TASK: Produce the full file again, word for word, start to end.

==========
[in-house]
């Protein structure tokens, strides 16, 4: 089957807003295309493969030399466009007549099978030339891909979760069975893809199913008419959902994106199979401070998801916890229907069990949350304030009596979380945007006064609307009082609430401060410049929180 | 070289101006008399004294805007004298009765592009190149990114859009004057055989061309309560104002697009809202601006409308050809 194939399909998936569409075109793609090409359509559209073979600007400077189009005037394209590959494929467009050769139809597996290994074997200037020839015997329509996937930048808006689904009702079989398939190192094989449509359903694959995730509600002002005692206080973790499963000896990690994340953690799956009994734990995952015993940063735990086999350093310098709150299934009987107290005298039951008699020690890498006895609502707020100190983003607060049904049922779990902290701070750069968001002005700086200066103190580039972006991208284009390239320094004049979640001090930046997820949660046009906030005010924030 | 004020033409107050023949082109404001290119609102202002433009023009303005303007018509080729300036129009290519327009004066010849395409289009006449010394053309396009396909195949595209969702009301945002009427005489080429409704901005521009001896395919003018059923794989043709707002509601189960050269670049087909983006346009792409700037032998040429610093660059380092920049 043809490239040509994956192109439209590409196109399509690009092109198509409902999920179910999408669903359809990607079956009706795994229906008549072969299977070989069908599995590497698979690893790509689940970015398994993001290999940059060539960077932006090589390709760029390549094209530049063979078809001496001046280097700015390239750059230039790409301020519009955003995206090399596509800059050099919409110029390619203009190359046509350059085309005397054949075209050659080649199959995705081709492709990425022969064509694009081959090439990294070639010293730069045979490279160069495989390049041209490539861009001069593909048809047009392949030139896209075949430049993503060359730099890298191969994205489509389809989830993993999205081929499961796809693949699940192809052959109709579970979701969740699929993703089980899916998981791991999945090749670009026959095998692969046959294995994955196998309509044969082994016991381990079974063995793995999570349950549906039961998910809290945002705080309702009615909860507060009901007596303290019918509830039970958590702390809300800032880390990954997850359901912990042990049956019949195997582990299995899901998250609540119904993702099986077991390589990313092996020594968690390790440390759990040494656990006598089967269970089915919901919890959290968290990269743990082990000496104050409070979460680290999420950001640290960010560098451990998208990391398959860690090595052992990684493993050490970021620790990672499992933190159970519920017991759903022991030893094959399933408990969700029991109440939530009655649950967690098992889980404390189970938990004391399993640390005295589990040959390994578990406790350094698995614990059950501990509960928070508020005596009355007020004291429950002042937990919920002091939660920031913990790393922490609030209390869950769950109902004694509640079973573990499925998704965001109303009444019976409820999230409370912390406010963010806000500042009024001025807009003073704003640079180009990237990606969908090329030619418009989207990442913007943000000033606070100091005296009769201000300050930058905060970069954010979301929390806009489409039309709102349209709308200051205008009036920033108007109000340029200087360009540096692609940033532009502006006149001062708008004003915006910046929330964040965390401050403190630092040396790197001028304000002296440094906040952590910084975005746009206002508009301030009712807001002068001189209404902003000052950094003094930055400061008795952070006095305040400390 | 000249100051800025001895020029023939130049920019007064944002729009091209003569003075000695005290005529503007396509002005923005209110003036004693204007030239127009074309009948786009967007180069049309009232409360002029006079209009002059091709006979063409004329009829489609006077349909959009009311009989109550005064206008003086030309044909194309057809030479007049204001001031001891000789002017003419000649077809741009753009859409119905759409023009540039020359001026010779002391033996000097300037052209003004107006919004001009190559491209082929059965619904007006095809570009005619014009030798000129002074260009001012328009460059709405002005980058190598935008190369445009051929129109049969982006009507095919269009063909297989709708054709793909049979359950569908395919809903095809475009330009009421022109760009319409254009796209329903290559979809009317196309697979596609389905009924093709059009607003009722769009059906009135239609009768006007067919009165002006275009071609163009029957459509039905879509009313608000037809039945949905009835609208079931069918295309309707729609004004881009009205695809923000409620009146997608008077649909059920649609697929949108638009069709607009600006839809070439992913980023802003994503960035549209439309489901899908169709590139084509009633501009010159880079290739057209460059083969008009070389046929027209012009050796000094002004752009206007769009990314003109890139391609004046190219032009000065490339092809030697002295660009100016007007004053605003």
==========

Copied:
[in-house]
């Protein structure tokens, strides 16, 4: 089957807003295309493969030399466009007549099978030339891909979760069975893809199913008419959902994106199979401070998801916890229907069990949350304030009596979380945007006064609307009082609430401060410049929180 | 070289101006008399004294805007004298009765592009190149990114859009004057055989061309309560104002697009809202601006409308050809 194939399909998936569409075109793609090409359509559209073979600007400077189009005037394209590959494929467009050769139809597996290994074997200037020839015997329509996937930048808006689904009702079989398939190192094989449509359903694959995730509600002002005692206080973790499963000896990690994340953690799956009994734990995952015993940063735990086999350093310098709150299934009987107290005298039951008699020690890498006895609502707020100190983003607060049904049922779990902290701070750069968001002005700086200066103190580039972006991208284009390239320094004049979640001090930046997820949660046009906030005010924030 | 004020033409107050023949082109404001290119609102202002433009023009303005303007018509080729300036129009290519327009004066010849395409289009006449010394053309396009396909195949595209969702009301945002009427005489080429409704901005521009001896395919003018059923794989043709707002509601189960050269670049087909983006346009792409700037032998040429610093660059380092920049 043809490239040509994956192109439209590409196109399509690009092109198509409902999920179910999408669903359809990607079956009706795994229906008549072969299977070989069908599995590497698979690893790509689940970015398994993001290999940059060539960077932006090589390709760029390549094209530049063979078809001496001046280097700015390239750059230039790409301020519009955003995206090399596509800059050099919409110029390619203009190359046509350059085309005397054949075209050659080649199959995705081709492709990425022969064509694009081959090439990294070639010293730069045979490279160069495989390049041209490539861009001069593909048809047009392949030139896209075949430049993503060359730099890298191969994205489509389809989830993993999205081929499961796809693949699940192809052959109709579970979701969740699929993703089980899916998981791991999945090749670009026959095998692969046959294995994955196998309509044969082994016991381990079974063995793995999570349950549906039961998910809290945002705080309702009615909860507060009901007596303290019918509830039970958590702390809300800032880390990954997850359901912990042990049956019949195997582990299995899901998250609540119904993702099986077991390589990313092996020594968690390790440390759990040494656990006598089967269970089915919901919890959290968290990269743990082990000496104050409070979460680290999420950001640290960010560098451990998208990391398959860690090595052992990684493993050490970021620790990672499992933190159970519920017991759903022991030893094959399933408990969700029991109440939530009655649950967690098992889980404390189970938990004391399993640390005295589990040959390994578990406790350094698995614990059950501990509960928070508020005596009355007020004291429950002042937990919920002091939660920031913990790393922490609030209390869950769950109902004694509640079973573990499925998704965001109303009444019976409820999230409370912390406010963010806000500042009024001025807009003073704003640079180009990237990606969908090329030619418009989207990442913007943000000033606070100091005296009769201000300050930058905060970069954010979301929390806009489409039309709102349209709308200051205008009036920033108007109000340029200087360009540096692609940033532009502006006149001062708008004003915006910046929330964040965390401050403190630092040396790197001028304000002296440094906040952590910084975005746009206002508009301030009712807001002068001189209404902003000052950094003094930055400061008795952070006095305040400390 | 000249100051800025001895020029023939130049920019007064944002729009091209003569003075000695005290005529503007396509002005923005209110003036004693204007030239127009074309009948786009967007180069049309009232409360002029006079209009002059091709006979063409004329009829489609006077349909959009009311009989109550005064206008003086030309044909194309057809030479007049204001001031001891000789002017003419000649077809741009753009859409119905759409023009540039020359001026010779002391033996000097300037052209003004107006919004001009190559491209082929059965619904007006095809570009005619014009030798000129002074260009001012328009460059709405002005980058190598935008190369445009051929129109049969982006009507095919269009063909297989709708054709793909049979359950569908395919809903095809475009330009009421022109760009319409254009796209329903290559979809009317196309697979596609389905009924093709059009607003009722769009059906009135239609009768006007067919009165002006275009071609163009029957459509039905879509009313608000037809039945949905009835609208079931069918295309309707729609004004881009009205695809923000409620009146997608008077649909059920649609697929949108638009069709607009600006839809070439992913980023802003994503960035549209439309489901899908169709590139084509009633501009010159880079290739057209460059083969008009070389046929027209012009050796000094002004752009206007769009990314003109890139391609004046190219032009000065490339092809030697002295660009100016007007004053605003």